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While translating a text I came across the expression: "cross down". The whole line (It's a play) is: "Beautiful. Cross down." And expresses kind of approval. Do you know the phrase? does it come from sporsts? Like "one point" or something alike? I cannot find it on the net.

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    Please link to the play and indicate where this line occurs. Meaning is often shown by more than a single line. – Andrew Leach Jan 20 at 13:32
  • Is the person being spoken to holding a cross that they need to put down? Or do they have a list of words that includes "down" and they need to cross it out? – Chappo Jan 20 at 14:55
  • Cannot find such in any registries. – lbf Jan 20 at 15:48
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This appears to be from Venus in Fur, by David Ives. The character speaking, Vanda, is directing her fellow-actor Thomas. Beautiful is a comment on his delivery of the preceding line; cross down in theatrical jargon is a direction to move ("cross") downstage = toward the audience.

Similarly, up would mean upstage = away from the audience, and right and left would mean stage right/stage left = to the right or left side of the stage from the actor's perspective.

  • Yes, thank you very much. I am consulting other theatrical expressions with an actor. Nevertheless, this one was unknown to them. – Christina Jan 20 at 13:44
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    @Christina That's very odd if your consultant is a stage actor; the expression has been standard in the Anglo-American theatre for generations. – StoneyB Jan 20 at 13:47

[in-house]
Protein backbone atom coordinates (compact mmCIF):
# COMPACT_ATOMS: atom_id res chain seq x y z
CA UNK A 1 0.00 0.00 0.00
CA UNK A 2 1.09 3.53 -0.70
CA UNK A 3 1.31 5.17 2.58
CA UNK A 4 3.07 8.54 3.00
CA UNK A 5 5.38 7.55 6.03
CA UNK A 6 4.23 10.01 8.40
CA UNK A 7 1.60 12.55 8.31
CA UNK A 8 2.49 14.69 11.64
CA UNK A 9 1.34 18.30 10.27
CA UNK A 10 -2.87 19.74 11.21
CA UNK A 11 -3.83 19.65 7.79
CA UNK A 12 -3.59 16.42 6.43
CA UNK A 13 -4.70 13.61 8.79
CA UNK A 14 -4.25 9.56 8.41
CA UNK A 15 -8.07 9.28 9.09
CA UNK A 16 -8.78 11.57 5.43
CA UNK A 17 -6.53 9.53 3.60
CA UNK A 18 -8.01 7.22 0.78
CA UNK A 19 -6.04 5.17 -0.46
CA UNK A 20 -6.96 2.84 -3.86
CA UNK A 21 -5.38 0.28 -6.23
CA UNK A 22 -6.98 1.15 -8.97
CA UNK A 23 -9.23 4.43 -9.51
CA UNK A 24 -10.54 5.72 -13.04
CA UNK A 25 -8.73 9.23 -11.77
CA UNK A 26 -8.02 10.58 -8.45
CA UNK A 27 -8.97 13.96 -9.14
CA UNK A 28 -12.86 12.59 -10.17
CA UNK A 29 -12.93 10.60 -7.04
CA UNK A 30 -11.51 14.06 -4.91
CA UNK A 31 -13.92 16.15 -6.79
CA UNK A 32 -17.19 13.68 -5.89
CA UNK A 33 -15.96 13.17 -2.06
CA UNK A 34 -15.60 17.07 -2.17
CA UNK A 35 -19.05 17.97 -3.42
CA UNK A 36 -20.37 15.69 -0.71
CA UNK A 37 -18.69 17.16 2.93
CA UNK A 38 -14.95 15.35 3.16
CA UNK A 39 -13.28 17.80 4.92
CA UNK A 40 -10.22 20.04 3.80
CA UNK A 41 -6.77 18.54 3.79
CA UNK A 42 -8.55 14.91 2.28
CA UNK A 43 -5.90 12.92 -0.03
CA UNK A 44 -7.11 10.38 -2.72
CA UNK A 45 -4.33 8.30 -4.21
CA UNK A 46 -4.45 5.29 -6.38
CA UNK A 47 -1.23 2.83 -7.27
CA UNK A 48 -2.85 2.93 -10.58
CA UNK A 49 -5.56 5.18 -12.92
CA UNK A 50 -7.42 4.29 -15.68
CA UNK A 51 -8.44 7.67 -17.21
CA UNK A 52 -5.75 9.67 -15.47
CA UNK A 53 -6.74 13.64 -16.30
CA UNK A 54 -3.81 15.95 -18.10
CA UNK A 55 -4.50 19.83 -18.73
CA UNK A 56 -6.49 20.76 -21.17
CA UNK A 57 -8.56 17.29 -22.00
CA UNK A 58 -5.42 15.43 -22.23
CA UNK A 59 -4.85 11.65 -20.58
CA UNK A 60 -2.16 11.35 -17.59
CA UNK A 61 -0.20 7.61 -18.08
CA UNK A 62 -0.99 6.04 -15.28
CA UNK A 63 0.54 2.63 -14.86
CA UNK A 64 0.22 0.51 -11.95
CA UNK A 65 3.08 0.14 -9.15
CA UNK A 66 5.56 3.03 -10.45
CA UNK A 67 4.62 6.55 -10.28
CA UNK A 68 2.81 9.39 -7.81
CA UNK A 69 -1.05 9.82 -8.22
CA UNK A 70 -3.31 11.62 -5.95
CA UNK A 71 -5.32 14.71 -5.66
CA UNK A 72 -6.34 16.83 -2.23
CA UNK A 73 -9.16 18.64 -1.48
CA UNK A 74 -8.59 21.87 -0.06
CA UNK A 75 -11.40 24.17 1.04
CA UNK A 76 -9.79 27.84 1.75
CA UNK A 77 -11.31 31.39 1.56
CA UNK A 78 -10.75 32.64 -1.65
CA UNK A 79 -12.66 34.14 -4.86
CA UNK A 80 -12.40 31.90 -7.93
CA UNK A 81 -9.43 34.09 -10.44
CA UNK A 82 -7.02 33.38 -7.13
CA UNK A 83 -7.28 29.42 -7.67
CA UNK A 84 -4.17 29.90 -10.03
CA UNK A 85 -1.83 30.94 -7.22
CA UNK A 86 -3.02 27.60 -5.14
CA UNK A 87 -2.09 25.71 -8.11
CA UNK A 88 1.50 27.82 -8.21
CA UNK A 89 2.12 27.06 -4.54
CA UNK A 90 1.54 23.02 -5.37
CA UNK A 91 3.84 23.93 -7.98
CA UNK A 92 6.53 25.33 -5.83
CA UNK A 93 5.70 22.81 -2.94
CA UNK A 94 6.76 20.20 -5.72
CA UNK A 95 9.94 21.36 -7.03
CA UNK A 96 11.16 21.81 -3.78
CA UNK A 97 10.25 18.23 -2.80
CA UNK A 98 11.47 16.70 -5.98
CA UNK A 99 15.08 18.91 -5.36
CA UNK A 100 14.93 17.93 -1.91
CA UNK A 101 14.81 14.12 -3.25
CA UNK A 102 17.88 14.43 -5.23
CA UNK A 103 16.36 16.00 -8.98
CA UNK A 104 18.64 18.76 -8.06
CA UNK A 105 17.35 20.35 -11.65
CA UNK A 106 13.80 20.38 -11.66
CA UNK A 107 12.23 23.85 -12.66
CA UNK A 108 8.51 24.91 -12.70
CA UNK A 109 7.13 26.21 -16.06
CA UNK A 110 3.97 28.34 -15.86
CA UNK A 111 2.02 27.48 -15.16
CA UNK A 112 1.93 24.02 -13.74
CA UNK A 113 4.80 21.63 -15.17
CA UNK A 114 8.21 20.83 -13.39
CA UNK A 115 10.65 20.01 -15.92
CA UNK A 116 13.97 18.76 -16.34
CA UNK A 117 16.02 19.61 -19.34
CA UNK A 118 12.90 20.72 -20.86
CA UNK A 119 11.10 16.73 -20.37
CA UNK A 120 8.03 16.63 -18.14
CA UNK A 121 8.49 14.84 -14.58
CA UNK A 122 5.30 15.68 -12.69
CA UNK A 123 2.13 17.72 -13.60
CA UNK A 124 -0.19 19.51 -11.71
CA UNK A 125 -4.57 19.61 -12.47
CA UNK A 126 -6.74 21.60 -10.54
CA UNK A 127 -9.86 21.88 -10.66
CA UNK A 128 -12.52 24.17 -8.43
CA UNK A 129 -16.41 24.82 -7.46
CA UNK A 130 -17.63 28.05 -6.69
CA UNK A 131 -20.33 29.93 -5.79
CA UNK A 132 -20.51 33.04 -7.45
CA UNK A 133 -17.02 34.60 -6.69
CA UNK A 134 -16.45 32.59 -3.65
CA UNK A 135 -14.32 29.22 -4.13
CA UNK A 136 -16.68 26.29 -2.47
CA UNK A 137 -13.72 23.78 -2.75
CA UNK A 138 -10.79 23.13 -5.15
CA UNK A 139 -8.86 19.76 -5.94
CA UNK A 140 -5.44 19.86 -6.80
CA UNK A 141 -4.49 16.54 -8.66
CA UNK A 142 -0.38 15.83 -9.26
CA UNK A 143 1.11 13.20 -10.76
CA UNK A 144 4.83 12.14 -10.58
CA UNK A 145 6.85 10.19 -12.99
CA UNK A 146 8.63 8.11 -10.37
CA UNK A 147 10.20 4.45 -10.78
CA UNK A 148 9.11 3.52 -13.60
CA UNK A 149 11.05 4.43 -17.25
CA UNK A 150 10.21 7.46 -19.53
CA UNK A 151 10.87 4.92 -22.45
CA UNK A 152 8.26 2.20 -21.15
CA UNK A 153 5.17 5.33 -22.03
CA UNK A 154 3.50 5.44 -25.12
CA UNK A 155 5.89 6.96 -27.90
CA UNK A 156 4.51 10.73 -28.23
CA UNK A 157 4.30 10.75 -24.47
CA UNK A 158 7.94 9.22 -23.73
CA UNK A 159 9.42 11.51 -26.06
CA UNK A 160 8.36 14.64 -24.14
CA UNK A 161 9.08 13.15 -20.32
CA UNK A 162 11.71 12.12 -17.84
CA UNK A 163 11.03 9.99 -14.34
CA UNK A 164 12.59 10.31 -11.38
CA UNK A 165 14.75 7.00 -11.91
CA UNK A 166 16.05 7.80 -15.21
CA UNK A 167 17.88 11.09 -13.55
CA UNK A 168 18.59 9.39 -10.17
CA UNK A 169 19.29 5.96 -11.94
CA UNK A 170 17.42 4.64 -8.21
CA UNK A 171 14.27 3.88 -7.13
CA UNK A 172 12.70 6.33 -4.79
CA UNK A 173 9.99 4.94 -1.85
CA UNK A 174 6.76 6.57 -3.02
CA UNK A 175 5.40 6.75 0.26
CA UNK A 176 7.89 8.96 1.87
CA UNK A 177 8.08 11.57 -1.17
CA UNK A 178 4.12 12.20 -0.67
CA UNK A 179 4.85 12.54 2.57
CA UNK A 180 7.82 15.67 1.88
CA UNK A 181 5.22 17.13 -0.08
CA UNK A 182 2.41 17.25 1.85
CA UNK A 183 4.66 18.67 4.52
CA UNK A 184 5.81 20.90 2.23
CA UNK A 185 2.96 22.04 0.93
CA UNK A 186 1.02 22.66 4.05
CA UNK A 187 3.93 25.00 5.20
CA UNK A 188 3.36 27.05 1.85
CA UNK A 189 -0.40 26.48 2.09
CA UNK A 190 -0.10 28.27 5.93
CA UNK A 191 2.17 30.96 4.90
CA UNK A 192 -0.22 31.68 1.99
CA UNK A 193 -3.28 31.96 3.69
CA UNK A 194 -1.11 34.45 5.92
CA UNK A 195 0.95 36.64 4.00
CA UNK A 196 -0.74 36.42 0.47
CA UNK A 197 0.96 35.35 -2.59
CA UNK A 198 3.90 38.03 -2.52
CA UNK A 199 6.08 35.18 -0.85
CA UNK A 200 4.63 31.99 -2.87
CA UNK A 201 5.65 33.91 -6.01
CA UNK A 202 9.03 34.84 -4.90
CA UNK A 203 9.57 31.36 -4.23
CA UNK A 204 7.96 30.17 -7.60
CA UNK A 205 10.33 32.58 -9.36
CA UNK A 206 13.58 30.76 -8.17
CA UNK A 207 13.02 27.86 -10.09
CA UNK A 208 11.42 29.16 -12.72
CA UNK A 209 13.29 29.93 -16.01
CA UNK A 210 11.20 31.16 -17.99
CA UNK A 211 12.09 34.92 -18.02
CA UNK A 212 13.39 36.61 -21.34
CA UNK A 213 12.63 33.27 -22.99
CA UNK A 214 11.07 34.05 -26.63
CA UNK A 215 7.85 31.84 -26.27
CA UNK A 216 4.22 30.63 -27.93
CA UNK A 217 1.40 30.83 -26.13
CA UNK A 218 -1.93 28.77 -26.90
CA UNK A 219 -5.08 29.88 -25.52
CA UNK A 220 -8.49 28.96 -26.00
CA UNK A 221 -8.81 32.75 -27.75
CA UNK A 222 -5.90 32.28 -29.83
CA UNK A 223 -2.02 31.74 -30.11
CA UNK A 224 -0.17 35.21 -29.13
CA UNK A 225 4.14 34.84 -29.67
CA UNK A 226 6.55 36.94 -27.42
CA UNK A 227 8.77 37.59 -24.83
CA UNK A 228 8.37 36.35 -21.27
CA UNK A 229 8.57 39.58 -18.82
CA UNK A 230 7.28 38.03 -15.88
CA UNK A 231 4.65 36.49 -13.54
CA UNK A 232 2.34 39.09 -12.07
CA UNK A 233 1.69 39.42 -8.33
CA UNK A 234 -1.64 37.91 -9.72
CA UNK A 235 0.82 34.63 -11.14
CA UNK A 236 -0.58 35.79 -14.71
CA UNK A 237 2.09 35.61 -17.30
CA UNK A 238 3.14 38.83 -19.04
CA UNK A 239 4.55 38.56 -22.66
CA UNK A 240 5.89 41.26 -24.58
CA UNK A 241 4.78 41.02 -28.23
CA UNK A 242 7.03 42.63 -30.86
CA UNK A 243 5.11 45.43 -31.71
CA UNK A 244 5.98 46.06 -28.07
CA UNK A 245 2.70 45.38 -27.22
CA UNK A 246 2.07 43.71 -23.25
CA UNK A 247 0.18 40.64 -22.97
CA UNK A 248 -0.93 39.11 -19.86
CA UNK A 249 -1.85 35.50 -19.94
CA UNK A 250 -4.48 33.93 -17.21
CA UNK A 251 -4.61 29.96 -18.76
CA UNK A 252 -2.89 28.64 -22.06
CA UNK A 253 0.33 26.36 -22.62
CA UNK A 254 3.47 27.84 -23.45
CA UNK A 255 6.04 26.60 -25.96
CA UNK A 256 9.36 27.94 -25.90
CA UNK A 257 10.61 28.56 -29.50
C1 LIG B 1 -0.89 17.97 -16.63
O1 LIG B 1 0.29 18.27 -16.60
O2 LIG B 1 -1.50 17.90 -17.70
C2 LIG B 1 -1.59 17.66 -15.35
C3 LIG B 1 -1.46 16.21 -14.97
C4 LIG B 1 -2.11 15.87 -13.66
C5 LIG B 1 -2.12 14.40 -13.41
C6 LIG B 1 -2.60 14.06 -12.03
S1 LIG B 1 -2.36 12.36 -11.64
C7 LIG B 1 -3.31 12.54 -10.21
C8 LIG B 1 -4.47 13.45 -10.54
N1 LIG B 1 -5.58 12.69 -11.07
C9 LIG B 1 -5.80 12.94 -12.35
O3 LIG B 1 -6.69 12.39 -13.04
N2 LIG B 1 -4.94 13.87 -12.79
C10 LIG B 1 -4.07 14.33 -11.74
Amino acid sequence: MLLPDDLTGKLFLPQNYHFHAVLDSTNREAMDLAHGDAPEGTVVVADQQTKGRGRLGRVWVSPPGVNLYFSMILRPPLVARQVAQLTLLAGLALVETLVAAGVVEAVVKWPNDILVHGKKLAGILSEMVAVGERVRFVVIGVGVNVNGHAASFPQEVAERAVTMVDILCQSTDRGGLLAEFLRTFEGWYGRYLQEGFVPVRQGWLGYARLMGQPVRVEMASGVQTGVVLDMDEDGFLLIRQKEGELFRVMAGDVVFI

• He is an English speaking actor, not a native one. Giving the references for the language I am translating to. For example in English it is "stage left", but during rehearsals we use "director's left" and similar cases. – Christina Jan 20 at 13:52
  • Wouldn't the ‘cross’ indicate that the actor should move sideways (left or right) as well as downstage — i.e. moving diagonally? But yes, this does seem like theatrical jargon that most non-actors probably wouldn't know. – gidds Jan 20 at 18:43
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    @gidds No. Any movement is a "cross". "Cross down" describes the direction: "move downstage of your current position". A more complex direction would ordinarily name the destination (eg "Cross up right/down right center") but with a distance describes the direction: "Cross three steps down right". Note that in most modern stagings directions of this sort will be modified by reference to props: "Move down of or below the sofa". – StoneyB Jan 20 at 20:02

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